PI Editorial: Supporting affordable housing for less than a cup of coffee
Editor’s note: To clarify, Mayor Jonathan Godes continues to support the 2.5% lodging tax that will go to voters in November.
Voters have the chance to add one more arrow to the (hopefully) expanding quiver of affordable housing solutions this fall.
On the ballot will be a simple question: whether or not to pass a 2.5% lodging tax so those who book a stay in Glenwood Springs will pay less than the cost of a Starbucks coffee for every $100 their room costs.
The revenue generated will be dedicated exclusively to help foster affordable housing development in the community. It’s not tied to any particular project and could be used for many different things.
It’s not a one-shot solution, but the broad support it’s received from the community and many of our marquee hospitality businesses as well make it a valuable tool.
We hope the voters will agree in November.
Affordable housing is now the primary concern for most Glenwood Springs residents as well as many throughout Garfield County and the Roaring Fork Valley. In 2021, 63% of respondents to a Glenwood Springs city survey rated available housing choice as poor.
And no matter whether you’re impacted by the current housing market or bought in before the pricing surge, you’re bound to notice the reduced business hours, perpetual “now hiring” signs and more throughout our community. Affordable housing is not just impacting the quality of life for many of our residents, it’s also quickly becoming an economic liability.
Some might say this is just another way to get Glenwood Springs to grow, but that thinking ignores that housing is a problem for the people already living and/or working here. Too many people who rent end up heading farther and farther west, only to have to drive more miles and spend more time commuting to help keep Glenwood Springs’ business community going.
The revenue generated will likely be around $1 million a year, which everyone knows is nowhere near enough to make a significant dent in our affordable housing need. But it will help lay the foundation for possible grants, loans and more. No matter how much money you think is needed, the lodging tax will absolutely mean we can do more next year than we could this year to combat the challenge.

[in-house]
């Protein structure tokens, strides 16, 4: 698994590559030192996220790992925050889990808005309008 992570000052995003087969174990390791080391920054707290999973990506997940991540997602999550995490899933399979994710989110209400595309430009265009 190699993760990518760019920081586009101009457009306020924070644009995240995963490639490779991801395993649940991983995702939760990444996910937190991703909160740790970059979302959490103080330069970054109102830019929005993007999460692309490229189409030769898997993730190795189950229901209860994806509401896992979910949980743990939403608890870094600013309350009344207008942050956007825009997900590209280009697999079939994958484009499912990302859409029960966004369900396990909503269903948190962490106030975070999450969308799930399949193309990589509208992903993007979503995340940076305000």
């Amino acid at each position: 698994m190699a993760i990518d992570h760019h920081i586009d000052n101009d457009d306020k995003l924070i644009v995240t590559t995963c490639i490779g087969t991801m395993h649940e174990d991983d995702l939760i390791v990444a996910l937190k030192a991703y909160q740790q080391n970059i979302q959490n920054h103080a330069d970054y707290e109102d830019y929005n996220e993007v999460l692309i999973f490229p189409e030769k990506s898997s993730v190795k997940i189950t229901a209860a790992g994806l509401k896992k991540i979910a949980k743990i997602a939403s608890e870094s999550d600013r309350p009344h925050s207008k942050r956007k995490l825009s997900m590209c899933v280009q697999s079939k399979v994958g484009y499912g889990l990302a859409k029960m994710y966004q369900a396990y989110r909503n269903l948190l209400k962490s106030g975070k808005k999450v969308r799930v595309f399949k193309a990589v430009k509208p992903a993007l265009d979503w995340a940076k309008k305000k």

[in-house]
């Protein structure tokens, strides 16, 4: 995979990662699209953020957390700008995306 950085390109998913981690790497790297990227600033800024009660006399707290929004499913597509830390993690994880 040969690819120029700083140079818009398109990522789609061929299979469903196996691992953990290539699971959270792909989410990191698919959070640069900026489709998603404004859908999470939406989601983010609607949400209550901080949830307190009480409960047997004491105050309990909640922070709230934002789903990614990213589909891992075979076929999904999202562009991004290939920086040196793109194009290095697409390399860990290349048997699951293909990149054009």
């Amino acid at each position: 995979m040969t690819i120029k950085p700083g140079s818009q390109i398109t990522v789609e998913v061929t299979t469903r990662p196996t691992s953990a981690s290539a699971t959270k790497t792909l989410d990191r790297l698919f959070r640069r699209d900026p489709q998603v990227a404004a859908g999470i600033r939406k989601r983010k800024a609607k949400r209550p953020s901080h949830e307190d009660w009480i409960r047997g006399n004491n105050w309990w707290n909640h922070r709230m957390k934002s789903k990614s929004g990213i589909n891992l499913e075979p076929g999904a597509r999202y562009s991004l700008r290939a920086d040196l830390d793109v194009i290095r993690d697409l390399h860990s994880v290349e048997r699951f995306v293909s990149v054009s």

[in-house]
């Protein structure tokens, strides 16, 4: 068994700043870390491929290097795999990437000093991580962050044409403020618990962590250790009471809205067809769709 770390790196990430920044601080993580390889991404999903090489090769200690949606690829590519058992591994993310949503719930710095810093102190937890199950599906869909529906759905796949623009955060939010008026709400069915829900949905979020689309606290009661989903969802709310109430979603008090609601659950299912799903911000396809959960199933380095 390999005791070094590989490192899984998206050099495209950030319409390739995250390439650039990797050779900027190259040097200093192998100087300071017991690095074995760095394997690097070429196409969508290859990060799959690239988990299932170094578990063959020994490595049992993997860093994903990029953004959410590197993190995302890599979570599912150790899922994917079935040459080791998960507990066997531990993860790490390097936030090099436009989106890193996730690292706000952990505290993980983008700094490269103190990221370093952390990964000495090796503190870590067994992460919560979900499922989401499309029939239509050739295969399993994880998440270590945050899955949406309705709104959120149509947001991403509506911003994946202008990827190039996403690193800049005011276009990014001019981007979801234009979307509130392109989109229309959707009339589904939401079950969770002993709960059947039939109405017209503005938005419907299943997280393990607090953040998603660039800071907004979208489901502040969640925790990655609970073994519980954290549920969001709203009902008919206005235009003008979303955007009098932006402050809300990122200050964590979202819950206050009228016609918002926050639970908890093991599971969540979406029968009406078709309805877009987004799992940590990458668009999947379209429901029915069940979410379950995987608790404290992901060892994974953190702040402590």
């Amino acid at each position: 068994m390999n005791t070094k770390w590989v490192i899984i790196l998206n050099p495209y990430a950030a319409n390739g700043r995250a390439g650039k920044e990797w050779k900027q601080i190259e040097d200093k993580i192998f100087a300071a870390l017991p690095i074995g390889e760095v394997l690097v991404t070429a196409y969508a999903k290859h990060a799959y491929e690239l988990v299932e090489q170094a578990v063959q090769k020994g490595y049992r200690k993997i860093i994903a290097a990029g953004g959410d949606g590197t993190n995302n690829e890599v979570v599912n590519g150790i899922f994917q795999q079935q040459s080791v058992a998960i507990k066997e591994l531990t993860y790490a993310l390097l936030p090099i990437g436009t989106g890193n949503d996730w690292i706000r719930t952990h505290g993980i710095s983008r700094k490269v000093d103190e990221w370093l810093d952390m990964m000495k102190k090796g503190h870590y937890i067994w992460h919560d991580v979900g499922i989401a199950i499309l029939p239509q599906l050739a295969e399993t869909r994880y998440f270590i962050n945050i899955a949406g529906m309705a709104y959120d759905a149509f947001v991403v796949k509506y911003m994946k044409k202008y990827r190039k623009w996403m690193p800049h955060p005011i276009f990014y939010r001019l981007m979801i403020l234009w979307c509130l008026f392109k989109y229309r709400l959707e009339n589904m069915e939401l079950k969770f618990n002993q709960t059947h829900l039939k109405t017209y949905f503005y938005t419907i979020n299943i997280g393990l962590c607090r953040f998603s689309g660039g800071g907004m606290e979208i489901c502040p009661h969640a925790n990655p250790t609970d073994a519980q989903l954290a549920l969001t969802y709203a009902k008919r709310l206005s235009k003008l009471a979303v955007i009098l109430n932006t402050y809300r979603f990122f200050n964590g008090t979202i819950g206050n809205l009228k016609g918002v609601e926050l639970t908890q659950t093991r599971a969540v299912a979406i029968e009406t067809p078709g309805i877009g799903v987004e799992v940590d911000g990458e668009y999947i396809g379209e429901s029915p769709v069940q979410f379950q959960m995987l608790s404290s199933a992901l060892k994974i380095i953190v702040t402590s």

Mayor Jonathan Godes and Hotel Colorado Manager Christian Henny both spoke to our editorial board and thoughtfully answered questions about what they think about the lodging tax, which we thank them for.
Godes supports passage of the 2.5% lodging tax as a start, but has not been shy about stating he thinks the proposed tax is not high enough to generate the revenue needed to truly enact affordable housing solutions. At this time, it’s a moot point, but we would encourage him and other supporters of a higher lodging tax to see this as the opportunity to think creatively in the future. Rather than come back to the lodging tax well once again, what other revenue streams could we develop to help with affordable housing funding? Other communities have enacted dedicated sales tax, dining and drinking tax and more to help with their housing needs.
As a representative of Glenwood Springs’ vital hospitality industry, Henny said the tax as proposed is something many lodging businesses could support. They might not parade down the street asking for their customers’ taxes to be raised, but solutions are absolutely needed. He also pointed to the opportunity we have here to keep our community feel. While Glenwood Springs is a resort community, it has the heart and soul of a true small town. Neighbors run into each other at the grocery store or post office. We feel a shared familiarity that many other resort communities lack, but we could lose that if we fail to move forward on addressing our housing crisis.
Again, the lodging tax won’t solve all of this on its own. Some might say passing it would be a “win” but we think that’s too final. Instead, we should recognize it for what it is: the first of what should be many more policy measures to help keep Glenwood Springs a community for our workers for years to come.
The Post Independent editorial board members are Editor Peter Baumann, Managing Editor/Senior Reporter John Stroud, and community representatives Mark Fishbein and Danielle Becker.
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